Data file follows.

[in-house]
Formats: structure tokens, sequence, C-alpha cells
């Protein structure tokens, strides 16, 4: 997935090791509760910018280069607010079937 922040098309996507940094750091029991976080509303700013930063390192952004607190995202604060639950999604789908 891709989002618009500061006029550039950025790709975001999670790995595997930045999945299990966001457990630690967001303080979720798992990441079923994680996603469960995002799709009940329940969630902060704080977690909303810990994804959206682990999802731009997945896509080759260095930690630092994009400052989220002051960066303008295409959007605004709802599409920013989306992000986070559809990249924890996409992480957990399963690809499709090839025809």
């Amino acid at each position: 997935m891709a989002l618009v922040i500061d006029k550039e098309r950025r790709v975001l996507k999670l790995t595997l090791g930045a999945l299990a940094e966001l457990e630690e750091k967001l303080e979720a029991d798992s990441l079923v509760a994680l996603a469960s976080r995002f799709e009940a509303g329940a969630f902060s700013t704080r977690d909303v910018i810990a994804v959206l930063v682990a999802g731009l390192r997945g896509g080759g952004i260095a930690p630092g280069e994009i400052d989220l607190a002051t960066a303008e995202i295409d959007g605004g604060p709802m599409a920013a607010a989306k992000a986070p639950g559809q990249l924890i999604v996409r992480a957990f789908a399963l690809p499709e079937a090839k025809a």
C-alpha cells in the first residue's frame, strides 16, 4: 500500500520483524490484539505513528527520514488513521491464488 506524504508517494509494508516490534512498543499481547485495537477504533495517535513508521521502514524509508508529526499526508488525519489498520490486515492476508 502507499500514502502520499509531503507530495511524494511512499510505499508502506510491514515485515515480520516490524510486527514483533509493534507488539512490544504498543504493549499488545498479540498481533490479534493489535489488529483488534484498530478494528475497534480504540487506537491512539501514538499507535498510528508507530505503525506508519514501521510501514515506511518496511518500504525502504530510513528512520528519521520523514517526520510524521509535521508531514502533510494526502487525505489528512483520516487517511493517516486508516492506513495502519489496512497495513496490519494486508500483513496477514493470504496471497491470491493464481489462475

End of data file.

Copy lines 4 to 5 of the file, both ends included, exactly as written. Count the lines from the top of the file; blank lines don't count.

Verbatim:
């Amino acid at each position: 997935m891709a989002l618009v922040i500061d006029k550039e098309r950025r790709v975001l996507k999670l790995t595997l090791g930045a999945l299990a940094e966001l457990e630690e750091k967001l303080e979720a029991d798992s990441l079923v509760a994680l996603a469960s976080r995002f799709e009940a509303g329940a969630f902060s700013t704080r977690d909303v910018i810990a994804v959206l930063v682990a999802g731009l390192r997945g896509g080759g952004i260095a930690p630092g280069e994009i400052d989220l607190a002051t960066a303008e995202i295409d959007g605004g604060p709802m599409a920013a607010a989306k992000a986070p639950g559809q990249l924890i999604v996409r992480a957990f789908a399963l690809p499709e079937a090839k025809a």
C-alpha cells in the first residue's frame, strides 16, 4: 500500500520483524490484539505513528527520514488513521491464488 506524504508517494509494508516490534512498543499481547485495537477504533495517535513508521521502514524509508508529526499526508488525519489498520490486515492476508 502507499500514502502520499509531503507530495511524494511512499510505499508502506510491514515485515515480520516490524510486527514483533509493534507488539512490544504498543504493549499488545498479540498481533490479534493489535489488529483488534484498530478494528475497534480504540487506537491512539501514538499507535498510528508507530505503525506508519514501521510501514515506511518496511518500504525502504530510513528512520528519521520523514517526520510524521509535521508531514502533510494526502487525505489528512483520516487517511493517516486508516492506513495502519489496512497495513496490519494486508500483513496477514493470504496471497491470491493464481489462475